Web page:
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Art Basel in Hong Kong 2019

Art Basel in Hong Kong diary: Pharrell Williams, rainbow cakes and the Cat Olympics

Plus, painting under the influence of Viagra

Pharrell Williams at the Amfar benefit for HIV/Aids research Photo: Ryan Emberley

Hairy moment at celeb gala

There was enough star wattage at Hong Kong’s annual Amfar (Foundation for Aids Research) gala, at the new Rosewood Hong Kong hotel, to light up Victoria Harbour. Celebrities such as Pharrell Williams and Heidi Klum gathered to honour the entrepreneur Adrian Cheng for his contribution to the fight against HIV/Aids. A hefty $2.8m was raised in a lively auction that included top-notch lots such as a work of synthetic hair extensions on wood by the Icelandic artist Hrafnhildur Arnardóttir (aka Shoplifter).

David Maupin gets close to the art Photo: Gareth Harris

Leading dealer shows hidden talents

Have you ever felt the urge to build a fruity monolith out of three oranges, using only your forehead? You can at Lehmann Maupin’s Pedder building gallery, currently showing the Austrian artist Erwin Wurm’s celebrated one-minute sculptures (until 11 May), which invite visitors to pose and play with mundane objects. The dealer David Maupin has sussed out the best technique to tackle the trio of oranges. “You need the right amount of pressure—don’t push too hard or they’ll fall,” he counsels, proffering a wealth of unexpected advice on fruit-stacking.

Rainbow sponge wowed Sunpride partygoers Photo: Gareth Harris

A cake of many colours

Everyone had a gay old time at the Grand Hyatt hotel earlier this week when the cream of Hong Kong’s art world gathered to celebrate the LGBTQ exhibition, spectrosynthesis II, Exposure of Tolerance. Guests at the party toasted Patrick Sun, the man behind the Sunpride Foundation, which is organising the show. But the star of the evening was the specially-made cake, with Ingar Dragset, of the artist duo Elmgreen & Dragset, saying: “You just can’t say no to a rainbow flag.”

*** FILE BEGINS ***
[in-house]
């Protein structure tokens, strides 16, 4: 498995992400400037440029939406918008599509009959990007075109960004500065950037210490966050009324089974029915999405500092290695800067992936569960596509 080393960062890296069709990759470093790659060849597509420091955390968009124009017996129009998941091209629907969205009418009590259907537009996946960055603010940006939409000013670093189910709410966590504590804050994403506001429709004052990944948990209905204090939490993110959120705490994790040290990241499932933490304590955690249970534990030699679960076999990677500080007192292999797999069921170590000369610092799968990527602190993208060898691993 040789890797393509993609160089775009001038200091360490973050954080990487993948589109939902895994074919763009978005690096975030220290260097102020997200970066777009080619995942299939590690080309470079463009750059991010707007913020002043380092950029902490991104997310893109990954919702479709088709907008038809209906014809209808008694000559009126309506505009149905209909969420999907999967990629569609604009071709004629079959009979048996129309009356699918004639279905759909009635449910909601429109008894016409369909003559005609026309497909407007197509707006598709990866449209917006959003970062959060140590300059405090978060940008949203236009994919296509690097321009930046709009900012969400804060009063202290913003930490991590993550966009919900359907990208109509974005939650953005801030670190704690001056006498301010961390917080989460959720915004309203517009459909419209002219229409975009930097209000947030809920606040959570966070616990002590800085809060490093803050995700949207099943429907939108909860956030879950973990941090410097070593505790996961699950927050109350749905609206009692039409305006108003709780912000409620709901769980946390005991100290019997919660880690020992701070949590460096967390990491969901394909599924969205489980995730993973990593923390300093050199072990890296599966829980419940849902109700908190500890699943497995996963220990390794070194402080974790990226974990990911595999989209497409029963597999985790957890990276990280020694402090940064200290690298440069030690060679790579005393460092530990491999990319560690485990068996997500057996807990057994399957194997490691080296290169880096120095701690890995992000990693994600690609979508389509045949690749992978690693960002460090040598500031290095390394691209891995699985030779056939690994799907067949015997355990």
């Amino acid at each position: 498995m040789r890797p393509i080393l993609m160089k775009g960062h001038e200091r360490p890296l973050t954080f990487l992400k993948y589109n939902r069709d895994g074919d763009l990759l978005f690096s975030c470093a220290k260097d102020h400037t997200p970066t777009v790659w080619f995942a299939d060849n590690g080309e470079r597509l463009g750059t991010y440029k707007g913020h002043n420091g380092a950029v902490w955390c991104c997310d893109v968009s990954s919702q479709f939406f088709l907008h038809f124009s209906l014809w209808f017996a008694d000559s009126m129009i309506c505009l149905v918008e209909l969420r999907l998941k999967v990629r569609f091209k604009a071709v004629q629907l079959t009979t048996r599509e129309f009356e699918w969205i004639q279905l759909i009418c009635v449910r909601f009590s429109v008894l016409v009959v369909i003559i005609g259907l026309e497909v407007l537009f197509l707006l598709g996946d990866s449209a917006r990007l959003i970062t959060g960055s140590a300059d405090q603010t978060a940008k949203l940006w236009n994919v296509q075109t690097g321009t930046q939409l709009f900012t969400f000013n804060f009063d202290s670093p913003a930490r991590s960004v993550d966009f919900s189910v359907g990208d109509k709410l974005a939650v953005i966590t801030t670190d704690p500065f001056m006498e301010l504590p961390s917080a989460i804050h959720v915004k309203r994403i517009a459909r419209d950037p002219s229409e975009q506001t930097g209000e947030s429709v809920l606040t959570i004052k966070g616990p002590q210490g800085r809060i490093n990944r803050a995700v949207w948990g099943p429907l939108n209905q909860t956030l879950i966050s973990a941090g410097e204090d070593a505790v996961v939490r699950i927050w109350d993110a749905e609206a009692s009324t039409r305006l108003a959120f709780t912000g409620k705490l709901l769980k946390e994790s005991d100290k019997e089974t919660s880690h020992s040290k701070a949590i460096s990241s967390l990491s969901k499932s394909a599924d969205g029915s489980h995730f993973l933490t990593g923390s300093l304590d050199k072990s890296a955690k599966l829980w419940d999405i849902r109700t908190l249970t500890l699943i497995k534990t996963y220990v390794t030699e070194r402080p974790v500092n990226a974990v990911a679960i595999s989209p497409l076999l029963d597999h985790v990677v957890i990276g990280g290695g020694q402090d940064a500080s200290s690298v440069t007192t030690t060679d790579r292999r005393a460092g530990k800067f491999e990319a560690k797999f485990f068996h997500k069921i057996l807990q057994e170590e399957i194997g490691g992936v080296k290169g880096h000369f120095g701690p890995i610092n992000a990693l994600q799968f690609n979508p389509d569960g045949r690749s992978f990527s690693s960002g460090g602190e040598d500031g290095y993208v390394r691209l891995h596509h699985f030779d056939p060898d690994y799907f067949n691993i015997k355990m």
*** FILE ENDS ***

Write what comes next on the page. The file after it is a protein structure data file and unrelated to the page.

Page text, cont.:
Figures of ridicule: the KAWS show at PMQ Photo: Gareth Harris

KAWS gets cut down to size

Not everyone in Hong Kong is caught up in KAWS mania. The Italian curator Franceso Bonami took to social media to vent his feelings about the ubiquitous street artist’s exhibition at PMQ (KAWS: Along the Way, until 14 April). In a film on his Instagram account, Bonami takes a pop at Germano Celant, the show’s renowned curator. “Celant was the founder of the most important movement of the 20th century, Arte Povera. Today, he is curating this exhibition. It’s like Zinedine Zidane, the coach of Real Madrid, going to be the coach of Venezia. It’s a very popular name but at the same time, it’s a lousy football team.” Ouch.

Pamela Rosenkranz's Sexual Power (Three Viagra Paintings, 2018) Photo: Gareth Harris

A woman under the influence

The Swiss artist Pamela Rosenkranz got all hot under the collar for her latest series of paintings on show at Tai Kwun. They were all made under the influence of Viagra, the pill used to treat erectile dysfunction. The blood-red works, subtly titled Sexual Power, are part of the exhibition Performing Society: The Violence of Gender (until 28 April). An accompanying text points out that Rosenkranz’s sexed-up series is a wry comment on macho art movements such as Action Painting. Let’s hope that the Viagra-charged creative experience was not too hard on her.

Nobuaki Takekawa’s installation includes dozens of lovingly crafted ceramic felines Photo: © Nobuaki Takekawa, Courtesy of Ota Fine Arts

Pussies galore raise smiles at the fair

Cats are not known for their sporting prowess, so Nobuaki Takekawa’s Cat Olympics installation at Ota Fine Arts gallery is making fairgoers at Art Basel Hong Kong smile. The Japanese artist has imagined an Olympic Games populated entirely by moggies. The new piece—comprising watercolours and a ceramic swimming pool showing kittens and cats lounging and licking themselves—heralds the arrival of the Olympics in Tokyo next year. “It is supposed to be a competitive event but the cats couldn’t care less,” a gallery spokeswoman quips.